The Psychology Of A Goalkeeper Pt II

Today we will look at some thoughts on why being a goalkeeper is an underrated position. In some ways it’s soccer’s equivalent of being “just a waitress”. When I used to hire people, anyone who had waiting experience got an interview. Why? Because if you can deal with the level of stress, multi-tasking, continued demands, dealing with screw ups in the kitchen, dealing with miserable and rude people, and somehow maintain sanity while making a living from giving great service, there’s not much you can’t do.
The word “just” does not belong in a sentence when talking about waiters and waitresses, or goalkeepers. Anyone who feels otherwise should give it a go.
We’ll start today with this quote from Diego Maradona, who cheated his way to a World Cup in 1986, breaking English hearts as he cheated against them to score a cheated goal with his hand.
Maradona never had much love for goalkeepers, but this quote to the Pope really highlights his position.

“You were only a goalkeeper” – Diego Maradona

Yeah, that’s right, Cheaty – and “only a goalkeeper” should use their hands.
OK, rant over, moving onto some opinions that matter…

“Goalkeepers need an element of insanity” – Oliver Kahn

“It’s best being a striker. If you miss five then score the winner, you’re a hero. The goalkeeper can play a blinder, then let one in… and he’s a villain” – Ian Rush

“For a goalkeeper, there is no hiding place” – Brad Friedel

“Massive, massive mentality. The mental strength, you’ve just got to have that because you get a lot of stick, as a goalkeeper you’re the last line of defence. When a goal goes in everyone looks at you, you’ve got to be able to deal with that. If you make a mistake, it could be a bad mistake, how are you going to recover? Are you going to react positively or are you just going to cave in?” – David Seaman

“I’m not the sort of person who poses in their underwear. I hate the red carpet. I prefer the green grass. After the games the highlights show mostly the goals, scoring chances, assists. The spectator tends not to remember that as a goalkeeper I make difficult saves at great risk and start moves with my efforts” – Manuel Neuer

“It can be a lonely world as a goalkeeper” – Hope Solo

The Ian Rush quote is really important. Rush was a prolific striker for Liverpool when they were dominating English soccer. As we said in the last post, being more successful doesn’t mean you are winning. Goalkeepers are successful against Manchester City 70% of the time, but for the most part they walk away on the losing team. The mental toughness needed to willingly choose this path is astonishing. Knowing that you could be a superstar, be the man of the match, and still feel responsible for the whole team losing is a mindset tougher than any other position. Strikers miss the target all the time and it’s acceptable. There may be the odd howler leaving them wondering “What if?”, but for the most part it’s an accepted part of the job that you will fail more than you succeed. This is the total opposite of a goalkeepers position.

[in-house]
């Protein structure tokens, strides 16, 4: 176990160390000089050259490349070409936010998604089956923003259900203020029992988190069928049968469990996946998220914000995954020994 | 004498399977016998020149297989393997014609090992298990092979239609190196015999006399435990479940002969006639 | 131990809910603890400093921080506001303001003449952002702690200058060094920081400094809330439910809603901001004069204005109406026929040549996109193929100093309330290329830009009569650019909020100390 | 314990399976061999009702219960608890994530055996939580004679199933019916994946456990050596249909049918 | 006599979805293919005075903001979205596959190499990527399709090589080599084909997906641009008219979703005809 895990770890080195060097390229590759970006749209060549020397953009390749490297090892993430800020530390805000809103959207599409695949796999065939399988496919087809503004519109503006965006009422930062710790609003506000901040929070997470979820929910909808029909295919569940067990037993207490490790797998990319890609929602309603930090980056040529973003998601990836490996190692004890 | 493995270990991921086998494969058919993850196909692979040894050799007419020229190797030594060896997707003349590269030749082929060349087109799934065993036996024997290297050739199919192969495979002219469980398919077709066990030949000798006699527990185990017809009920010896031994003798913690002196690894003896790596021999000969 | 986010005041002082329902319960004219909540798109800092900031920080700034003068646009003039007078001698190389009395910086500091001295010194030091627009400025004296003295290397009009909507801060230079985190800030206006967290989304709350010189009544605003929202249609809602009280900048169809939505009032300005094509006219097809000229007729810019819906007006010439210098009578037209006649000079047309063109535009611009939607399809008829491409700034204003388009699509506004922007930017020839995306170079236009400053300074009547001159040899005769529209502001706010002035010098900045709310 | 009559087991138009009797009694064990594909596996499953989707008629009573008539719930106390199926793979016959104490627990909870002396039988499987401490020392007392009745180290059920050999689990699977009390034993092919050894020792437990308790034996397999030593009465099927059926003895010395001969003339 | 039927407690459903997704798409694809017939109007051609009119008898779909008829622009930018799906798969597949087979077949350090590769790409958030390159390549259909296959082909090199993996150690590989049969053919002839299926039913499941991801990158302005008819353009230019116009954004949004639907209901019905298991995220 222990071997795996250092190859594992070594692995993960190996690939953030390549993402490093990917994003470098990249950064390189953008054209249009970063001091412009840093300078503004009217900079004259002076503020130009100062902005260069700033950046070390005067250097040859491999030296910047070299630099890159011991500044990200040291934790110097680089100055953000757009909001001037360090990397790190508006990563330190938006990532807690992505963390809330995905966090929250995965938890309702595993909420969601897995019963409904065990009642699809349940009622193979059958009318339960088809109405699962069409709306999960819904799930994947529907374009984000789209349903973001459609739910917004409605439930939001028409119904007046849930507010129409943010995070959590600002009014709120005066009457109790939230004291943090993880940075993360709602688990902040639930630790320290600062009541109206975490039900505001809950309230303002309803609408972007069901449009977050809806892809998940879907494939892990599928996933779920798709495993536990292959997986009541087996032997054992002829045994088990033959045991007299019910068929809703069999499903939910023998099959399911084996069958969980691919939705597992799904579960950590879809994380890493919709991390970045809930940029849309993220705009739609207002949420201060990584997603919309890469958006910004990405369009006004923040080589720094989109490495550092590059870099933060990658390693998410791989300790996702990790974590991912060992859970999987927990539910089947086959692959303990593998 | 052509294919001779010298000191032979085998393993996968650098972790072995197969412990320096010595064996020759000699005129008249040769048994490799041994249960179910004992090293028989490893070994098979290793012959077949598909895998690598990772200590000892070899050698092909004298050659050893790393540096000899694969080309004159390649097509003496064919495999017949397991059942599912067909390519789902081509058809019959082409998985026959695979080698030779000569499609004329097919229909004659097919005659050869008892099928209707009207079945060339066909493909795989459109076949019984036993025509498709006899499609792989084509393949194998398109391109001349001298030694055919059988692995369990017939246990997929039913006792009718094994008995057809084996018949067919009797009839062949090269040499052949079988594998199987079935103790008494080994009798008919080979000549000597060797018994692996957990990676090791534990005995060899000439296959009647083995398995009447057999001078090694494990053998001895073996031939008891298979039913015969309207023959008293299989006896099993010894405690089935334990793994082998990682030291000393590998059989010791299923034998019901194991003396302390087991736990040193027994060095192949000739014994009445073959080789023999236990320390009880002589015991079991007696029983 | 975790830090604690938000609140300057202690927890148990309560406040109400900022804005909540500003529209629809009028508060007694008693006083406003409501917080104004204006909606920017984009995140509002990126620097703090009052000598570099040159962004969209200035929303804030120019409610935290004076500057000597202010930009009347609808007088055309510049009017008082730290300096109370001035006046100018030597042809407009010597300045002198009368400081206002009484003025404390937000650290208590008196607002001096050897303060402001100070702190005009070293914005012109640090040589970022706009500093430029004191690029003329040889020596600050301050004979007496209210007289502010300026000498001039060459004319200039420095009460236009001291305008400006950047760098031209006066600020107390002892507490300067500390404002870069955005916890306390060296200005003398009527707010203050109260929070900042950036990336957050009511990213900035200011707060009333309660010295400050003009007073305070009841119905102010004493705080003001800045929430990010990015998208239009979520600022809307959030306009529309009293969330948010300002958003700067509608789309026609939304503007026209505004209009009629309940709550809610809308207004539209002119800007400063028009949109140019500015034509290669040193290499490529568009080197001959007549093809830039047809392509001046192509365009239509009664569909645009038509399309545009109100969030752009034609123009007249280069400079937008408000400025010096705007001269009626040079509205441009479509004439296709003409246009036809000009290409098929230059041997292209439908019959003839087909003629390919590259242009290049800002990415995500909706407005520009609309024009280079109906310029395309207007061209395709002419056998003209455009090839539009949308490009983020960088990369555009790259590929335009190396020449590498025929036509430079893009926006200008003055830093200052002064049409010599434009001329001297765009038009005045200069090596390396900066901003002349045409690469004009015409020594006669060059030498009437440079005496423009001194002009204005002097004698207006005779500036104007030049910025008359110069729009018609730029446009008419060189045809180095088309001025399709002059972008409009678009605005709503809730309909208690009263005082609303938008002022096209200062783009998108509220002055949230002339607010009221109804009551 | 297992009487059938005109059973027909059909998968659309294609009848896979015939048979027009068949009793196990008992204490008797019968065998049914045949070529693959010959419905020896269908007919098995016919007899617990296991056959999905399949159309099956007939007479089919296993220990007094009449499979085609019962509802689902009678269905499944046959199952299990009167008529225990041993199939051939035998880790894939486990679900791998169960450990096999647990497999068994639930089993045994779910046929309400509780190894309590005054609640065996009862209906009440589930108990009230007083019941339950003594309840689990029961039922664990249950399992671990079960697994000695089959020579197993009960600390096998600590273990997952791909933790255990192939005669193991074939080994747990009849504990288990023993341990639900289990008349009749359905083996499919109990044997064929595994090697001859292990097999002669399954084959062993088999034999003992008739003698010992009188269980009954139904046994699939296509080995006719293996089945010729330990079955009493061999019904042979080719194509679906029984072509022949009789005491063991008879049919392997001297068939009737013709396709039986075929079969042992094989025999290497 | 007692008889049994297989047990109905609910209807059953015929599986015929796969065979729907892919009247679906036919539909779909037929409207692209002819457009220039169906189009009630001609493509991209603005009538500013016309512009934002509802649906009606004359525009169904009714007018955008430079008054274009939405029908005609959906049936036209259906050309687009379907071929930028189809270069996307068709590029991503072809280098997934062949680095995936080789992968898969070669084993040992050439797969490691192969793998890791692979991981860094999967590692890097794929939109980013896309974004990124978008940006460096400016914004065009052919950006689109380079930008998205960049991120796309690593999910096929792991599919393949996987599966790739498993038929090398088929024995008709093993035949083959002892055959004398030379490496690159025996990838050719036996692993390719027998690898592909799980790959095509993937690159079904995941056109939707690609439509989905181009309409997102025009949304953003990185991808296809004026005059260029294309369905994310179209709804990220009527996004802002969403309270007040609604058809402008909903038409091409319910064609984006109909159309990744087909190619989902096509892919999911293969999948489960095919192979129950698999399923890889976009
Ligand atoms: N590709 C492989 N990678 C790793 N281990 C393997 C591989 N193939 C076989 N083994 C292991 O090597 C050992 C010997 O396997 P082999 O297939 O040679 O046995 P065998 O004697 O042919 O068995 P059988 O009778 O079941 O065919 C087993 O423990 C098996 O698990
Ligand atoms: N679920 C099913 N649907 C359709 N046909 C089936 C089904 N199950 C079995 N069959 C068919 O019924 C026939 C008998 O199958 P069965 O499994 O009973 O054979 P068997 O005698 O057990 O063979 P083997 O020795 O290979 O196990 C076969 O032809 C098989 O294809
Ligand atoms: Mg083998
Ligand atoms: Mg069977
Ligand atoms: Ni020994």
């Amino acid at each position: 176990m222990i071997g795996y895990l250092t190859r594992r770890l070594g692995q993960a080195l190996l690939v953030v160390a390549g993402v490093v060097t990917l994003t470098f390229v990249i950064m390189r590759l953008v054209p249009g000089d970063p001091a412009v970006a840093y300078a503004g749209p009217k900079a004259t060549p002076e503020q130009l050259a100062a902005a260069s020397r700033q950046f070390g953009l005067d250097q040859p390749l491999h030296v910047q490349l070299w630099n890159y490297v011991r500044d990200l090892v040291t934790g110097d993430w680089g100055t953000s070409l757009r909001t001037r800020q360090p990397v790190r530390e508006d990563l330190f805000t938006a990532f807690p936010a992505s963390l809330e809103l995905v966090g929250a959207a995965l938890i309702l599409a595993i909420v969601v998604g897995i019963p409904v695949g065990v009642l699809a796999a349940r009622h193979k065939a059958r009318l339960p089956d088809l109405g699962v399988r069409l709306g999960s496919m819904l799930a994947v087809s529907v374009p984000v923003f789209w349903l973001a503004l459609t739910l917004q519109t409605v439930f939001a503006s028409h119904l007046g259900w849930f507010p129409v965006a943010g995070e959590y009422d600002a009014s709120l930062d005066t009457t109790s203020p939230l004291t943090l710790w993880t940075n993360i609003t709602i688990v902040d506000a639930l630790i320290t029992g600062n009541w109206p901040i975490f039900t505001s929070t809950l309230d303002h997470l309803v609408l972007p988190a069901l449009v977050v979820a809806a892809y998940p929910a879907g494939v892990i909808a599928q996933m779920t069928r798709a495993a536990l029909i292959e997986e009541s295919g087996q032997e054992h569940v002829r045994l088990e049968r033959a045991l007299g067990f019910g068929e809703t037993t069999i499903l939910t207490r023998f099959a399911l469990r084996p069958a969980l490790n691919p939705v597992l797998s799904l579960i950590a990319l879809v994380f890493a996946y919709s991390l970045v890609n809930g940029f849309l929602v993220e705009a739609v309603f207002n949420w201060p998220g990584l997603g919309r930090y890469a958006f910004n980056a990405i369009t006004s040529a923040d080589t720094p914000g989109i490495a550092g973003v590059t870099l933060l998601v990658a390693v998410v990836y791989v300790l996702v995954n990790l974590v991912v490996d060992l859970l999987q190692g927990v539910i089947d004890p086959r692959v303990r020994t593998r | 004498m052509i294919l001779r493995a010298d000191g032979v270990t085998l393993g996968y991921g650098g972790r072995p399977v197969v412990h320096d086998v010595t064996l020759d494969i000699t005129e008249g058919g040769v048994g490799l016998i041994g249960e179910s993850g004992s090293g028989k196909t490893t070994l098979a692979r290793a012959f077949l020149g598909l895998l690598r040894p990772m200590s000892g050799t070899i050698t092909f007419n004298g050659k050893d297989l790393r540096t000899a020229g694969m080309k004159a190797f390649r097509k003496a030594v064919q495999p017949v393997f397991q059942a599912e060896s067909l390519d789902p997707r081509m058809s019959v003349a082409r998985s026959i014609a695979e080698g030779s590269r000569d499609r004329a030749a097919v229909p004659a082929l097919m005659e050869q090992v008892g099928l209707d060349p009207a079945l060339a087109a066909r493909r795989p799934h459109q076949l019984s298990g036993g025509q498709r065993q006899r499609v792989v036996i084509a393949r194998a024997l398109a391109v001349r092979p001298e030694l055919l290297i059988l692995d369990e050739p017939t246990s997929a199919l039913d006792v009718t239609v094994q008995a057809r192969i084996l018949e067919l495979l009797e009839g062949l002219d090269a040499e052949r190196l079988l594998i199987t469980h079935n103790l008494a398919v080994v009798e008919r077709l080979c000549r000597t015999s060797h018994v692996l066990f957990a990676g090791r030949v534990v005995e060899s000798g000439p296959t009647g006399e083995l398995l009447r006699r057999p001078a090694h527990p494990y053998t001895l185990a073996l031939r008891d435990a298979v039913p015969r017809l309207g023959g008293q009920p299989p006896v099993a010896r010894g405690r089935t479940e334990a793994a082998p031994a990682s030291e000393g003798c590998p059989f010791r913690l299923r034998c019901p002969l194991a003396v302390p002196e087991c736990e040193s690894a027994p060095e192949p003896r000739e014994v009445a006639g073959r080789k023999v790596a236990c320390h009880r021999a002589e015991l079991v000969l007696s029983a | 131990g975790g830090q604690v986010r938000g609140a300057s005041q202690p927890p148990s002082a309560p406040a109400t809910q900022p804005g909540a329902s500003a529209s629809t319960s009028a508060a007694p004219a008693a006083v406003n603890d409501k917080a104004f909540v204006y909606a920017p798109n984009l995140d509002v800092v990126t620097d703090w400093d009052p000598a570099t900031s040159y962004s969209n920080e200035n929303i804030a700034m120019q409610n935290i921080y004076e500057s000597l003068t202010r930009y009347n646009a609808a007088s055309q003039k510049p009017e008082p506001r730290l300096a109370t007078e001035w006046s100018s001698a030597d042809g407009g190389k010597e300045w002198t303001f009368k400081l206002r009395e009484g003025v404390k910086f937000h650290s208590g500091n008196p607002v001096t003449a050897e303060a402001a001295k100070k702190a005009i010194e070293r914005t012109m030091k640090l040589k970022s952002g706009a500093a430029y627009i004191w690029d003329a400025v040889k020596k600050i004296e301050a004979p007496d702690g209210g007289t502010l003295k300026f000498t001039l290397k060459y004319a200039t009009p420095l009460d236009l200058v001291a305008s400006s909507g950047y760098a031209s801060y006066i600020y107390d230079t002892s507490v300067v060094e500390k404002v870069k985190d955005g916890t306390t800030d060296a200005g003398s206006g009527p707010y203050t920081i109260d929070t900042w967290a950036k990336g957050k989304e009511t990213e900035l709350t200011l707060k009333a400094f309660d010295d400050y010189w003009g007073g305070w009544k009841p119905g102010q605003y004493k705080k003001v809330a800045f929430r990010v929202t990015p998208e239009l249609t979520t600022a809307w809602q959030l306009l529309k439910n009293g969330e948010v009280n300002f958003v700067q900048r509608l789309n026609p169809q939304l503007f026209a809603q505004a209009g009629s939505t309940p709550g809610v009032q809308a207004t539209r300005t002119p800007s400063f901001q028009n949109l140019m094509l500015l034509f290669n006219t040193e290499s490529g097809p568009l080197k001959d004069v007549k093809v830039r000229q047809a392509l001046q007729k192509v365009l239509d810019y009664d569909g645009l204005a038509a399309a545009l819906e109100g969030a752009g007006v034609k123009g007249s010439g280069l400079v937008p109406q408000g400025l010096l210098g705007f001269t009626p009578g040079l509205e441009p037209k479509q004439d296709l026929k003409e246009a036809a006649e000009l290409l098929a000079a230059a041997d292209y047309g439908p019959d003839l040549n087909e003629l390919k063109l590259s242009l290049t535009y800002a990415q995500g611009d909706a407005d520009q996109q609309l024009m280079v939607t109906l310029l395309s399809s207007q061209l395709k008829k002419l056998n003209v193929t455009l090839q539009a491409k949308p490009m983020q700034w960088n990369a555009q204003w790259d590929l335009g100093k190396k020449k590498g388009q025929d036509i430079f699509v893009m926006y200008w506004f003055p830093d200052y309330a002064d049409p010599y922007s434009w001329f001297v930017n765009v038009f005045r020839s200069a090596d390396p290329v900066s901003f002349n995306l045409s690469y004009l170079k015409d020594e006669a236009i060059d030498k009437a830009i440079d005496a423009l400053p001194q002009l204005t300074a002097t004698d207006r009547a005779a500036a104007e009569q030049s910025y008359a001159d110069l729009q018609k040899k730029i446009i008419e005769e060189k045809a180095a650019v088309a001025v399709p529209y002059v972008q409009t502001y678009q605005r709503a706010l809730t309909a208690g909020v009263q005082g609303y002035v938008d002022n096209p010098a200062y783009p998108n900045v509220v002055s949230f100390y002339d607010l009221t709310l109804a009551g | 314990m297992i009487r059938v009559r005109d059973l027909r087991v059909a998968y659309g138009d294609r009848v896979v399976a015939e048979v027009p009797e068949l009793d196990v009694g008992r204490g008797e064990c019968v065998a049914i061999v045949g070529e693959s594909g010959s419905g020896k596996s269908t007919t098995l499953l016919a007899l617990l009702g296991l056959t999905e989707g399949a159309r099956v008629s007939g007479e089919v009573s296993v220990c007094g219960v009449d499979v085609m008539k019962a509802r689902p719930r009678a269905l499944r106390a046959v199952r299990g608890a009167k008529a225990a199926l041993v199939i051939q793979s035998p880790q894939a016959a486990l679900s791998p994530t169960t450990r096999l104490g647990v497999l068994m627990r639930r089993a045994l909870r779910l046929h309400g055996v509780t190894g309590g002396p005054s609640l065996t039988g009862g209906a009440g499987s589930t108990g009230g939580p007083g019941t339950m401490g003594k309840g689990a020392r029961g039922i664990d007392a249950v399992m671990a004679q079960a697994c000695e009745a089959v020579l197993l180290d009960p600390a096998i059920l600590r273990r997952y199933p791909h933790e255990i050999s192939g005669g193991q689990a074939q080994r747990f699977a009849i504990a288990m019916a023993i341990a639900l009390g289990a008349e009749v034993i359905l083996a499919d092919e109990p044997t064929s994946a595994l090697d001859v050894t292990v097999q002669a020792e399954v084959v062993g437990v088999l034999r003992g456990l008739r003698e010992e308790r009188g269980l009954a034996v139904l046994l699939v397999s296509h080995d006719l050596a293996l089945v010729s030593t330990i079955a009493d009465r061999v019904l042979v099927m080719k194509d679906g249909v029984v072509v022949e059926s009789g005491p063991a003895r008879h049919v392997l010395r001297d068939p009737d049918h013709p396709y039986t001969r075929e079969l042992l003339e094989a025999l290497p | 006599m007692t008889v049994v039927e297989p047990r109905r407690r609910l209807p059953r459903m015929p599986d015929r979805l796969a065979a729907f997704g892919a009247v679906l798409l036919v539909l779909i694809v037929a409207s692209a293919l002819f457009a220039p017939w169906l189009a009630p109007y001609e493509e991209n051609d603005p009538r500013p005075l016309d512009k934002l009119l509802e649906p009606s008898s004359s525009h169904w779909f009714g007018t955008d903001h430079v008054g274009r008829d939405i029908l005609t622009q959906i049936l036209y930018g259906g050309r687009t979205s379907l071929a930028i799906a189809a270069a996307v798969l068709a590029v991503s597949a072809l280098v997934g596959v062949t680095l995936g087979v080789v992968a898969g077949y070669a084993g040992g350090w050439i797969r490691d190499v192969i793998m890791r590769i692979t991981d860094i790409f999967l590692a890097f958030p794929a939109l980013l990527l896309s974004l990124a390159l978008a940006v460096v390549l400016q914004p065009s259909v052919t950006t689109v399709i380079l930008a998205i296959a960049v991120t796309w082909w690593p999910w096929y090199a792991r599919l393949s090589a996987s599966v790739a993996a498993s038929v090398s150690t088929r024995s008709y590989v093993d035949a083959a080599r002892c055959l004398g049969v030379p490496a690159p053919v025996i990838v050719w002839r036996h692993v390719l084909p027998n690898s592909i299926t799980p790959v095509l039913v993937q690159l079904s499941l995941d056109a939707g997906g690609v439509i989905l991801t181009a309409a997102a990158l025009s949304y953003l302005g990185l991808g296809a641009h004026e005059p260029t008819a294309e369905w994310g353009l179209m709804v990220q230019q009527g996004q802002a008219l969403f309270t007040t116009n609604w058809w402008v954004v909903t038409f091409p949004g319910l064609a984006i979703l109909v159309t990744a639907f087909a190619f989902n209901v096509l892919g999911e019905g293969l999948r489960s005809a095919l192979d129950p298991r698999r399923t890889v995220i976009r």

The world of a goalkeeper is much like the workplace. You have the person who constantly talks about “their achievements” as though they did it all alone. You have the defenders who try their best, and when they make a mistake it is you that pays for it. You have midfielders who are a bit detached from what you do, but if they had done their job in the first place, your life would be easier (these are probably the middle-managers, and from time-to-time one goes rogue and thinks they are Lionel Messi on steroids leaving a mess for everyone else to clear up).
From these quotes, here is the profile of a goalkeeper:
Lonely. Overlooked. Underrated. Under-appreciated. Vulnerable. Villain. But… and this is what we will talk about next time …Mentally tough.
If you can associate with any of these areas, the next post will look at how a goalkeeper is able to keep their mind, self-esteem, and positivity while the world is against them, and how we can use those tips in our everyday life.
Here are today’s three takeaways:
1 – It is difficult to maintain integrity when you look down on someone, and yet have to cheat to beat them. Right, Diego?
2 – It is very often those we underrate and under-appreciate who are working the hardest and most important to the system.
3 – As Neuer shows (and Carl Alford demonstrated), the person with the last touch often grabs the headlines.
If you enjoyed the last selection of weak shots, here are some more:

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3 thoughts on “The Psychology Of A Goalkeeper Pt II

  1. I don’t know much about soccer, but great read. 
    Sent via the Samsung Galaxy S8, an AT&T 4G LTE smartphone

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